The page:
StaticPersistence
class¶Initializes StaticPersistence
with the given
Filtration
. This operation effectively computes the boundary
matrix of the complex captured by the filtration with rows and columns
sorted with respect to the filtration ordering.
Pairs simplices using the [ELZ02] algorithm. store_negative indicates whether to store the negative simplices in the cycles.
Given an SPNode in the internal representation, the method returns its integer offset from the beginning of the filtration. This is useful to lookup the actual name of the simplex in the complex.
Creates an auxilliary PersistenceSimplexMap
used to lookup the actual
simplices from the persistence indices. For example, the following
snippet prints out all the unpaired simplices:
smap = persistence.make_simplex_map(filtration)
for i in persistence:
if i.unpaired(): print smap[i]
Returns the number of nodes (i.e. the number of simplices).
The class represents nodes stored in StaticPersistence
. These nodes
are aware of their sign()
and pair
(and cycle()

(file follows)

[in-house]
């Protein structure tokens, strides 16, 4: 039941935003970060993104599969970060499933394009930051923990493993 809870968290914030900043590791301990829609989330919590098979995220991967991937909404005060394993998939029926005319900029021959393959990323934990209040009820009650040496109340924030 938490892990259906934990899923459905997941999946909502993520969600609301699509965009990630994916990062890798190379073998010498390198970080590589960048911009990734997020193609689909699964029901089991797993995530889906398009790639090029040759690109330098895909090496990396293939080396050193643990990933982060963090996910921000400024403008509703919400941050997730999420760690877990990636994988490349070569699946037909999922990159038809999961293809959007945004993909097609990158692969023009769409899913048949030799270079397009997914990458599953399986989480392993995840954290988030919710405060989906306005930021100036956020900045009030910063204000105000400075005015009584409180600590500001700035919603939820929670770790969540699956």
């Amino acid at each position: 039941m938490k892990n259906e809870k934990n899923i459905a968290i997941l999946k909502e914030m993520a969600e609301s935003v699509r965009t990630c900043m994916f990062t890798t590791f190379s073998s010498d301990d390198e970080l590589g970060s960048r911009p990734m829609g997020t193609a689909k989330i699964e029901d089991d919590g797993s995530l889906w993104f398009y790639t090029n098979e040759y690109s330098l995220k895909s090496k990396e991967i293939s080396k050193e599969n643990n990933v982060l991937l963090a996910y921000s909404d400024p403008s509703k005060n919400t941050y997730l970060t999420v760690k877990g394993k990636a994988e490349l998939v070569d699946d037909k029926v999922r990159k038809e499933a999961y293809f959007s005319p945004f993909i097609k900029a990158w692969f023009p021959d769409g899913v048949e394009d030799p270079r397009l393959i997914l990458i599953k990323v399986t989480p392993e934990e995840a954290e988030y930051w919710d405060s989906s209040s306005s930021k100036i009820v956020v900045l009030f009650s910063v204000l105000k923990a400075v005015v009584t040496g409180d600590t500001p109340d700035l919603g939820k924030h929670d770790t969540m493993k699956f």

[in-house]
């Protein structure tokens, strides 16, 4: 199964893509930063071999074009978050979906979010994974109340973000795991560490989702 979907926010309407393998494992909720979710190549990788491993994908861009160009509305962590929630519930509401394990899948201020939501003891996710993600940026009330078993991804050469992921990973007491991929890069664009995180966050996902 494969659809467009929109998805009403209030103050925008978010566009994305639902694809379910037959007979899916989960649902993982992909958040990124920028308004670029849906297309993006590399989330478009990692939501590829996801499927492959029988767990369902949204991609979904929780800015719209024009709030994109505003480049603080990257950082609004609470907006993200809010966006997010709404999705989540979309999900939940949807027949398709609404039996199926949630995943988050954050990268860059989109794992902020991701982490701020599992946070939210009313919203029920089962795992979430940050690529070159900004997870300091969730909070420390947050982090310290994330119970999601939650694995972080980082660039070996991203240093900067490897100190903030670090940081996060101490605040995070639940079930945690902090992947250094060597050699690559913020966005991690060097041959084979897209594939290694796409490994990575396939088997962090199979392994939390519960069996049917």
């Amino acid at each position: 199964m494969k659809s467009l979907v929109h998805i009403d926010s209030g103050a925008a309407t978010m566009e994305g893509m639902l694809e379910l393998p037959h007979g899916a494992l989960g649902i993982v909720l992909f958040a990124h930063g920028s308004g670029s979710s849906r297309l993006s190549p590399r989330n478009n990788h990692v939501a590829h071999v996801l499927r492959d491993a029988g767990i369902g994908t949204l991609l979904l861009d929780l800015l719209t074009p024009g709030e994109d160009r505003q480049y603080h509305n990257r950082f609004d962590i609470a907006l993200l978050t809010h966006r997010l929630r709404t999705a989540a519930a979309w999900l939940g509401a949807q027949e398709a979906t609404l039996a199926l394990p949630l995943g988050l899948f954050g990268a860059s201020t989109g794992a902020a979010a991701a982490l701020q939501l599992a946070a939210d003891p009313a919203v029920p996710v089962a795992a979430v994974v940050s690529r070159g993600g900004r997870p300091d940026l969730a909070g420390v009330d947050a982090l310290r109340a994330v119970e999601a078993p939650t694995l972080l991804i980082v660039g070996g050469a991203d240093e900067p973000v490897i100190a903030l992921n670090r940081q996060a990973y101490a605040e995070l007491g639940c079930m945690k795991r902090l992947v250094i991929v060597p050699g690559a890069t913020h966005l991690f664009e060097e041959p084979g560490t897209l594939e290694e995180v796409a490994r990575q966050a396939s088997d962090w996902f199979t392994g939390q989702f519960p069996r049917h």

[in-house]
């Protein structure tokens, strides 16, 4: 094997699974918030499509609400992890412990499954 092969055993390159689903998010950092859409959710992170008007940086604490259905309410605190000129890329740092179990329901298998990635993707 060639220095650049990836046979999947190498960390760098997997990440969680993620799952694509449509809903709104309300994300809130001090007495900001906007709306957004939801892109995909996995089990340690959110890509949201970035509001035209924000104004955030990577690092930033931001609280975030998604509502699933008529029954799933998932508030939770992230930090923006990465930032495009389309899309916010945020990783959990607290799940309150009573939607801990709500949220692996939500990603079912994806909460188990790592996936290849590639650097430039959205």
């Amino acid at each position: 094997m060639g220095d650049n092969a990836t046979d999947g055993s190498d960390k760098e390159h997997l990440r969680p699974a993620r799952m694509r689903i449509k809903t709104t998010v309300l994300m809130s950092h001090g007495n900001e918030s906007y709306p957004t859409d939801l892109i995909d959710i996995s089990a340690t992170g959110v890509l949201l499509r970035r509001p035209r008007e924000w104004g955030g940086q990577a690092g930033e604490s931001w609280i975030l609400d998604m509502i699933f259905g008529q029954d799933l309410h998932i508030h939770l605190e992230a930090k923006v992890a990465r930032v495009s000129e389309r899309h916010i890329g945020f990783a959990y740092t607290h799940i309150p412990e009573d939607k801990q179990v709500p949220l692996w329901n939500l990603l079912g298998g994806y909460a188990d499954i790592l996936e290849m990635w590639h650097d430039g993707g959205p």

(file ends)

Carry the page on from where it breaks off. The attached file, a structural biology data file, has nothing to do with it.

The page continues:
if
negative after StaticPersistence.pair_simplices()
has run).
Returns the sign of the simplex: True for positive, False for negative.
Simplex’s pair. The pair is set to self if the siplex is unpaired.
If the simplex is negative, its cycle (that it kills) is non-empty, and
can be accessed using this method. The cycle itself is an iterable
container of SPNode
. For example, one can print the basis for
the (bounding) cycles:
smap = persistence.make_simplex_map(filtration)
for i in persistence:
for ii in i.cycle: print smap[ii]
Indicates whether the simplex is unpaired.
DynamicPersistenceChains
class¶This class works exactly like StaticPersistence
, providing all the
same methods. The only difference is that when iterating over it, the
elements are of type DPCNode
, described below.
This class works just like SPNode
, except it has an additional
attribute chain
.
It allows one to retrieve the “chain” associated with the simplex.
(In terms of the decomposition, it gives access to the
columns of the matrix .) In case of the positive simplex, this
is a cycle created by the addition of this simplex. This access is
particularly useful for the unpaired positive simplices, allowing one to
recover the cycles they create. In case of the negative simplex, this chain’s
boundary is exactly what’s stored in the cycle
attribute.
For example, to print out all the essential cycles of the complex, one can run the following loop:
smap = persistence.make_simplex_map(filtration)
for i in persistence:
if i.unpaired()
for ii in i.chain: print smap[ii]